What do you consider to be the most urgent opportunities for businesses there to pursue?
As a general point, the main task for firms is to identify gaps in the business ecosystem and bridge them. As Kenya is an up-and-coming country, it provides plenty of room for that. Again, I would say that the development of alternative-energy solutions is one area where local and foreign firms alike have scope to make a huge impact – particularly in the creation of smarter wind, solar and hydro solutions.
Another real growth area is ICT, because it spans the full spectrum of business sectors and can have a major influence on more traditional industries, such as agriculture. ICT also has a significant role to play in security, infrastructure and, of course, the energy sector. It ties into everything, so the possibilities are endless. It will certainly help to bridge more and more gaps as time goes on.
From what you have seen, how widely are psychometrics being adopted in East Africa?
I hadn’t actually done a psychometric test until I did Inemmo’s [Lumina Spark]! To be honest, I didn’t think they were that popular, except insofar as they’re used by recruitment firms to select staff for their client organisations – for example, as a way of shortlisting a Top 10 list of candidates. But if a psychometric system is properly implemented by a qualified professional, and the new subjects are eased into the method, then they will be able to appreciate the scope of what it can uncover.
A lot of the contacts I work with would be ideally suited to the kind of coaching that psychometrics open up, so I think that what’s really required is a combination of synergies, with the right partners who will help these tools spread, because I don’t think they’re getting as much airtime as they should. That will help businesses to understand how psychometrics can be used in all sorts of different situations – not just recruitment.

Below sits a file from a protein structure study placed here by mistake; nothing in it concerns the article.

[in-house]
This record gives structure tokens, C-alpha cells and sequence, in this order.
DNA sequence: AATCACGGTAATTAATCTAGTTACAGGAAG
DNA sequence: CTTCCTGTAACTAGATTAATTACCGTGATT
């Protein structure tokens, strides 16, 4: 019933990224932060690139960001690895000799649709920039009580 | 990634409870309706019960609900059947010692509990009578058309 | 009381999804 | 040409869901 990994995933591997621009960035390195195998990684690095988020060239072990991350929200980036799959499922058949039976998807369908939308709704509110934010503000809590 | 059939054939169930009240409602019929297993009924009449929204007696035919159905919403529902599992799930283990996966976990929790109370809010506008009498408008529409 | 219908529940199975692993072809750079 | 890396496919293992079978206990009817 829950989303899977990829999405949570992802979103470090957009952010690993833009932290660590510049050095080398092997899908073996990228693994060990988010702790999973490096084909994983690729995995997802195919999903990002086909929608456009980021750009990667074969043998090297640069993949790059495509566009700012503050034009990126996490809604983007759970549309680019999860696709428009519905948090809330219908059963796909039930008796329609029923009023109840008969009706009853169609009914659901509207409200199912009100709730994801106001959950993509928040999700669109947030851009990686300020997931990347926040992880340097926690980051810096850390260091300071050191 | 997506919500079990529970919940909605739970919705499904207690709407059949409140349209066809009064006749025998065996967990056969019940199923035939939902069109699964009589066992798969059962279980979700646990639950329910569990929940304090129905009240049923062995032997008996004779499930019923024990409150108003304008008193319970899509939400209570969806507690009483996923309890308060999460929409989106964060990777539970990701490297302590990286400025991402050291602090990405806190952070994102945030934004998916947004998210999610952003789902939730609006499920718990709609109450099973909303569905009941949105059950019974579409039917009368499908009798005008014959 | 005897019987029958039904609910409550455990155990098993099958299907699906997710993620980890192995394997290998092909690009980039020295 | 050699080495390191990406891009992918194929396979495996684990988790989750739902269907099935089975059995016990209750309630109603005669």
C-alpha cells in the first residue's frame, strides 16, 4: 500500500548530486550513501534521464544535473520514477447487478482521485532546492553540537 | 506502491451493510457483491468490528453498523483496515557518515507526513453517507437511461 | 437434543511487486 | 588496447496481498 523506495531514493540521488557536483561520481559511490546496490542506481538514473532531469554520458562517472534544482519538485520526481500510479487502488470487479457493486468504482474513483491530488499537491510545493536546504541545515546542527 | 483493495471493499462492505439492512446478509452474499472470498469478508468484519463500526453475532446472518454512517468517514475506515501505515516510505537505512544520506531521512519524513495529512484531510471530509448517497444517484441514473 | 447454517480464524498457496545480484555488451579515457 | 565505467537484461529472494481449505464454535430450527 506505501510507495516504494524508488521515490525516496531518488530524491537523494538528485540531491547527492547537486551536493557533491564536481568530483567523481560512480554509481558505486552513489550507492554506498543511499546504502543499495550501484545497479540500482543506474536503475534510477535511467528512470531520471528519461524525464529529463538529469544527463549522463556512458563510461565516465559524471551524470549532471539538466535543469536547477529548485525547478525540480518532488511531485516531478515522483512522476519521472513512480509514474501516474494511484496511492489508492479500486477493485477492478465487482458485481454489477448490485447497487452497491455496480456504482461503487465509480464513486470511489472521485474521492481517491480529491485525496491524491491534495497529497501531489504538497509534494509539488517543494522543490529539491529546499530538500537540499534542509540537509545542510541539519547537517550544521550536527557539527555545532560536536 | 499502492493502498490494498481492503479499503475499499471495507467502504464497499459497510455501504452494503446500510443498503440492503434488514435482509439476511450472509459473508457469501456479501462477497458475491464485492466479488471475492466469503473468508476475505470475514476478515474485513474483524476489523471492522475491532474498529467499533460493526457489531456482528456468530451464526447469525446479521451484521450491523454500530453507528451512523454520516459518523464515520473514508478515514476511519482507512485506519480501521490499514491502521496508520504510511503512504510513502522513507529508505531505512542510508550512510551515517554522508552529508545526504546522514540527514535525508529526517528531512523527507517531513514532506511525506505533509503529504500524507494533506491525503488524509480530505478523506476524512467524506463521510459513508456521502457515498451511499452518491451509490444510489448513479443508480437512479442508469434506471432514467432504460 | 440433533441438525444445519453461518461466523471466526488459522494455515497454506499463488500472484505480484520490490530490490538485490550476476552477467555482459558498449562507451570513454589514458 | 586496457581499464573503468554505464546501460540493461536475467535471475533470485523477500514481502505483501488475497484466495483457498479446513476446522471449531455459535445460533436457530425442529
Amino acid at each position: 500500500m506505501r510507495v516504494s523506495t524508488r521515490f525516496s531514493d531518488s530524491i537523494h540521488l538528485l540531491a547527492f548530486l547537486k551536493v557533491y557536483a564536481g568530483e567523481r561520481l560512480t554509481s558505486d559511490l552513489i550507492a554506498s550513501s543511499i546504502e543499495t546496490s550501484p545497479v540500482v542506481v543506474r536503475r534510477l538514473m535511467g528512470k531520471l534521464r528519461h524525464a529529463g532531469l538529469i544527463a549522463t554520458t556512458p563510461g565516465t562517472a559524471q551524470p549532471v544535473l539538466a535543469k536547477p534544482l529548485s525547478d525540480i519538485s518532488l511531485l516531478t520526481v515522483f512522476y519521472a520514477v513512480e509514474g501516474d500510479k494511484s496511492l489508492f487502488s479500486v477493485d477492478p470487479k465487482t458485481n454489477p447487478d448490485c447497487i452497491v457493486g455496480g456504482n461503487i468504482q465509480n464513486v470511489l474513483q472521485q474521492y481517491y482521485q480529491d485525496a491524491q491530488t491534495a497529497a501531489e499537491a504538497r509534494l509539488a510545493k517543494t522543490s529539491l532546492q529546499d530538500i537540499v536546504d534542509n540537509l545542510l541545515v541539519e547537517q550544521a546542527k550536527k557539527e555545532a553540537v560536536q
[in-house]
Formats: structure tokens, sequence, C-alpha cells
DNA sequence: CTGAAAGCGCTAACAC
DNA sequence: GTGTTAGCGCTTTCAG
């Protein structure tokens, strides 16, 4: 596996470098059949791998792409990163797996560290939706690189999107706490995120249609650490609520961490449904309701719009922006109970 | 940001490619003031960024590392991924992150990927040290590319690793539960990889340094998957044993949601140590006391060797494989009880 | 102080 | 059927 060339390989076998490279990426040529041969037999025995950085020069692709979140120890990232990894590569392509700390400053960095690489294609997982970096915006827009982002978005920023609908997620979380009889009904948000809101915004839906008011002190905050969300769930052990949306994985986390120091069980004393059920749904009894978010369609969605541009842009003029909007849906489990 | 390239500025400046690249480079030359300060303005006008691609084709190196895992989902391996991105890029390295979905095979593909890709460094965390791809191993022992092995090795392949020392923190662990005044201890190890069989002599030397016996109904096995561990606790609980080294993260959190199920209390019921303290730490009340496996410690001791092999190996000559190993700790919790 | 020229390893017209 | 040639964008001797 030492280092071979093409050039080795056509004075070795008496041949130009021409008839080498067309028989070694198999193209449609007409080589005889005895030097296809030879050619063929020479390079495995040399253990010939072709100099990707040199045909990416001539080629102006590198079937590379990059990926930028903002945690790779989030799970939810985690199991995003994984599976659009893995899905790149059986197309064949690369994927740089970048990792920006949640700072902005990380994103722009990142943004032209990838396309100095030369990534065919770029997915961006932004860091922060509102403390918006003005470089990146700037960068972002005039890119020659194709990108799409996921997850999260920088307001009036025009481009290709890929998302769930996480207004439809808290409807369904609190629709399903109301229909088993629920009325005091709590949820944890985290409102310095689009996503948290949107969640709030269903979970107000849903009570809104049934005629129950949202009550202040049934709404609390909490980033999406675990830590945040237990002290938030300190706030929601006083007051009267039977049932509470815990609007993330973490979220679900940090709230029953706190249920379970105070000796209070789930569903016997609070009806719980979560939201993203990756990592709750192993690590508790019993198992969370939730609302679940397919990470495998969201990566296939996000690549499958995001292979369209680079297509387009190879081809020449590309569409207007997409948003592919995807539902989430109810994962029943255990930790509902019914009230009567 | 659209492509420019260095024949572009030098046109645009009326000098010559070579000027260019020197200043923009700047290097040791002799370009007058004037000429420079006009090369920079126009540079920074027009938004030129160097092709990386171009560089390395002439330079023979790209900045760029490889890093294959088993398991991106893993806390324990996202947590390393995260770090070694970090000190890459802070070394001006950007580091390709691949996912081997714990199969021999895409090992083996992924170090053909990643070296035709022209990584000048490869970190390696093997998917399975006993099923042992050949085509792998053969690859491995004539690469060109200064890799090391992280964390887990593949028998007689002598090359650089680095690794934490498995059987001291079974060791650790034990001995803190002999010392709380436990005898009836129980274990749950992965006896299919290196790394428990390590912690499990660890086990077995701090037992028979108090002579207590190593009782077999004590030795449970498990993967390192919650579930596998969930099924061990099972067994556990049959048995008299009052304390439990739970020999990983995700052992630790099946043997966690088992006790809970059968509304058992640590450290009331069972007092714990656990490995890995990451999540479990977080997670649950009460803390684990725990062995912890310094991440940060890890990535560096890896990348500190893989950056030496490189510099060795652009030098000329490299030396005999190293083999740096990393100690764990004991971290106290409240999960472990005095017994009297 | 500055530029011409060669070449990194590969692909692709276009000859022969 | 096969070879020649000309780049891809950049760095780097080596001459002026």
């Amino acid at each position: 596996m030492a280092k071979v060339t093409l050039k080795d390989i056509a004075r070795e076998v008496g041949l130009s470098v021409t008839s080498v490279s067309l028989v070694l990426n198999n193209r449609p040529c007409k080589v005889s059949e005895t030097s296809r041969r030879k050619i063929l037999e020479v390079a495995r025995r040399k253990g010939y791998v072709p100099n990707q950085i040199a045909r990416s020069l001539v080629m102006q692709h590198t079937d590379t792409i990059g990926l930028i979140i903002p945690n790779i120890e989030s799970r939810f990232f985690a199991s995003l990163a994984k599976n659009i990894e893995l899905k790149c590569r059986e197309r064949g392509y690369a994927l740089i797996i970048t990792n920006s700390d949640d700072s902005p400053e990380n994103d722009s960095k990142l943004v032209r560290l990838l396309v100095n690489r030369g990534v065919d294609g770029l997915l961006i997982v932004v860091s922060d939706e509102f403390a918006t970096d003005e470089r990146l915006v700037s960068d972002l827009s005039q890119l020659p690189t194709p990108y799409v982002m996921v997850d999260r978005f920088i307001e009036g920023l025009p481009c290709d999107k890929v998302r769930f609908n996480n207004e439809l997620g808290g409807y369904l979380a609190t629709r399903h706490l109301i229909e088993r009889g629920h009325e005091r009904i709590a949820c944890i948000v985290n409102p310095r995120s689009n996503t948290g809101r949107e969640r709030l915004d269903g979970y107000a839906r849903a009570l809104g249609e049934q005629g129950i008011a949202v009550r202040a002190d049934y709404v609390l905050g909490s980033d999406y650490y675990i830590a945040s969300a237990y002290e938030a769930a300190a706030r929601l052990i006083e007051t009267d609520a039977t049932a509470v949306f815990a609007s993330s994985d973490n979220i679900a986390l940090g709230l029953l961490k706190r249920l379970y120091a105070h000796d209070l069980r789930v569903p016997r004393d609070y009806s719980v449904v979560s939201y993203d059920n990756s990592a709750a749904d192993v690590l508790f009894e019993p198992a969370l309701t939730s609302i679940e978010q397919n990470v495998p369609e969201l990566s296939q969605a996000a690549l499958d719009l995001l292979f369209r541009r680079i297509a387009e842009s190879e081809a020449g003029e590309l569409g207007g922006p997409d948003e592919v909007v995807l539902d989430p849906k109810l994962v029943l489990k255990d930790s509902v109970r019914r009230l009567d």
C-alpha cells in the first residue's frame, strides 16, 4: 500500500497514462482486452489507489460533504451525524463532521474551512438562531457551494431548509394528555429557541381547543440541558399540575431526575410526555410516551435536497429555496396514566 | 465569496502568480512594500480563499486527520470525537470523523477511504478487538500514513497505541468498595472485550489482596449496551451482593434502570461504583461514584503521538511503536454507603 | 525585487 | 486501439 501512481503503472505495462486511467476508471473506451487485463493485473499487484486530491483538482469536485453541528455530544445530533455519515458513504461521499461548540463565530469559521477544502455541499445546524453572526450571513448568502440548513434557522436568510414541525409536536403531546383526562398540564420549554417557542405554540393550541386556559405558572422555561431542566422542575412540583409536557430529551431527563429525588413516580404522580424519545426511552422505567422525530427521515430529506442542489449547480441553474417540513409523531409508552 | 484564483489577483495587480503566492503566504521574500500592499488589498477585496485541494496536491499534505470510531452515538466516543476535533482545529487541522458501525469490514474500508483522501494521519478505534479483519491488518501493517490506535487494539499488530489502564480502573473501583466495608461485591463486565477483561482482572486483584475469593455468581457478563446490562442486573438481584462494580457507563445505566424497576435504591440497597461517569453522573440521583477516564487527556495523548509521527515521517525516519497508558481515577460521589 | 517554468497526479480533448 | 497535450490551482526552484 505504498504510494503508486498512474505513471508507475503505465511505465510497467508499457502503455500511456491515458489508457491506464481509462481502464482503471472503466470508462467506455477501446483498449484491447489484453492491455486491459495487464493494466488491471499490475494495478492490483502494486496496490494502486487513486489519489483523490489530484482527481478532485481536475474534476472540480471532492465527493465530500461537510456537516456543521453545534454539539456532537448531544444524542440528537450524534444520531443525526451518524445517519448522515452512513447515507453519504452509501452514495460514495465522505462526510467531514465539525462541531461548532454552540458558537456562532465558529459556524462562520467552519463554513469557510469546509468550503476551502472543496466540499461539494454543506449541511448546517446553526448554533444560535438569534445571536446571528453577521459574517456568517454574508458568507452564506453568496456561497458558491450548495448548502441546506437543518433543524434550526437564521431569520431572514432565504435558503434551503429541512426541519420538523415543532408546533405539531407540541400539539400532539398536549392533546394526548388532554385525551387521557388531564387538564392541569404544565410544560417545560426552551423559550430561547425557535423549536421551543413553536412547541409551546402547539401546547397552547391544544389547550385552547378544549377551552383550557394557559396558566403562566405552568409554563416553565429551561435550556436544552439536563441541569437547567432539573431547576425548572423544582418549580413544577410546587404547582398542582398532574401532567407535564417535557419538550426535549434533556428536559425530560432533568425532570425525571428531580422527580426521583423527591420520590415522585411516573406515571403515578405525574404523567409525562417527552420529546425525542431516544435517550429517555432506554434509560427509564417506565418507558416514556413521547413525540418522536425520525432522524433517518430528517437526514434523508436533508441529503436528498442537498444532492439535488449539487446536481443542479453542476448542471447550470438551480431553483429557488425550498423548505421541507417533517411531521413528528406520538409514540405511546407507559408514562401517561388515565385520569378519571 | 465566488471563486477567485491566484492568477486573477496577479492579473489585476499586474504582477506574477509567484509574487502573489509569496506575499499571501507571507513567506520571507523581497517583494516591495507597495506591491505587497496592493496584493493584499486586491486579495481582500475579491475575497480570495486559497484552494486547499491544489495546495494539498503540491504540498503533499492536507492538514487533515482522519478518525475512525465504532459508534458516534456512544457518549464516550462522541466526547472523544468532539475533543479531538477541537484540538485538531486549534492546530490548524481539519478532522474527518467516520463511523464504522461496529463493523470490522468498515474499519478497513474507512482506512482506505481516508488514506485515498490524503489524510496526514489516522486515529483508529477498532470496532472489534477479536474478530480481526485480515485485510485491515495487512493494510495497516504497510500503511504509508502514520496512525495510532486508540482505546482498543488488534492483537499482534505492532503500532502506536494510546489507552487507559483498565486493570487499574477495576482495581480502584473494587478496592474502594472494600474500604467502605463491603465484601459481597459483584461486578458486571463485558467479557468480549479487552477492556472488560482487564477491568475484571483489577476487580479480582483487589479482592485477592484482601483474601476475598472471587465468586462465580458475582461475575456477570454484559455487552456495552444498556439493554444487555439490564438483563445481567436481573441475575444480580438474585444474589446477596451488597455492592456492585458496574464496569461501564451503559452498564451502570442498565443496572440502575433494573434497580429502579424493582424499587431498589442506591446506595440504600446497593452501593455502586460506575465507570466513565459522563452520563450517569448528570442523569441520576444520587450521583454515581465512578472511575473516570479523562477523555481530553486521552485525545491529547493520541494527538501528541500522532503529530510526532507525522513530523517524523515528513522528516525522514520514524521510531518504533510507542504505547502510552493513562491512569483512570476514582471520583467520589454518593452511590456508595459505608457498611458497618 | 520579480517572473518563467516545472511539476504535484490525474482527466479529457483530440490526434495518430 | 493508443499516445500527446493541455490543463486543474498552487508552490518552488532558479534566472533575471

Tell me a little about your experience of Lumina Spark – how were you introduced to it, and what did it tell you about yourself?
Atiya at Inemmo introduced me to it, and took me through the nitty-gritty of how it works, as compared to some of the other methods that were popular in the past. From my point of view, it was an advantage that I didn’t know about other types of psychometrics going in, as I was able to just appreciate Lumina Spark for what it was, rather than seeing it through a kind of comparative lens.
Once Atiya had eased me into Lumina, she explained all of the various things that it tests for, so I was able to gain some interesting insights on where my comfort zone rests, how I work under pressure and the personas I adopt when I react to different situations. The most interesting – and surprising – thing I discovered was that some of the personas I adopt under certain conditions are actually different to what I’d thought they were. That was great, because it made me a bit more aware of what kind of person I am, and how I adapt to shifting scenarios. I found that really useful.
What kinds of applications do you think Lumina Spark has for the wider East African business community?
First of all, before we even get to the business community, I think it has great potential for students in higher education. They are the jobseekers of tomorrow, so Lumina will help them to improve their self-awareness, and even to simulate some of the scenarios that they are going to have to face, and fit into, as employees. That would be an effective way to prepare them for the expectations of the workplace.
In the business environment, I can see it being integrated into continuous, personal development plans (PDPs), enabling employers to use it as a strategy for building capacity and skills on a constant basis. That will give them the means to ensure that they always have the type of staff they need in their organisations. It could also help companies to develop broader business strategies, because they will have the ability to tailor their personnel towards the fulfilment of long-term goals.
Turning to topical matters, what effect do you think DIT’s recent absorption of UKTI will have on the relationship between businesses in the UK and East Africa?
It’s a little early to say how it’s going to work, because the dust is still settling. But I don’t anticipate a drastic change. We will continue to support organisations as we always have, particularly in the areas of fielding overseas posts and helping firms expand out of the UK – and by coming up with bespoke solutions that will help clients meet specific objectives.
It could be that DIT’s absorption of UKTI will make it easier for our team to fulfil its role, because now we’re working with the full force of a government department, rather than a comparatively smaller setup. We are able to explore how trade could be amplified, and taken on to an even higher and broader scale, than it was under the UKTI model.
Image of Kenyatta Avenue in the Nairobi business district courtesy of Mandingoesque, via Wikipedia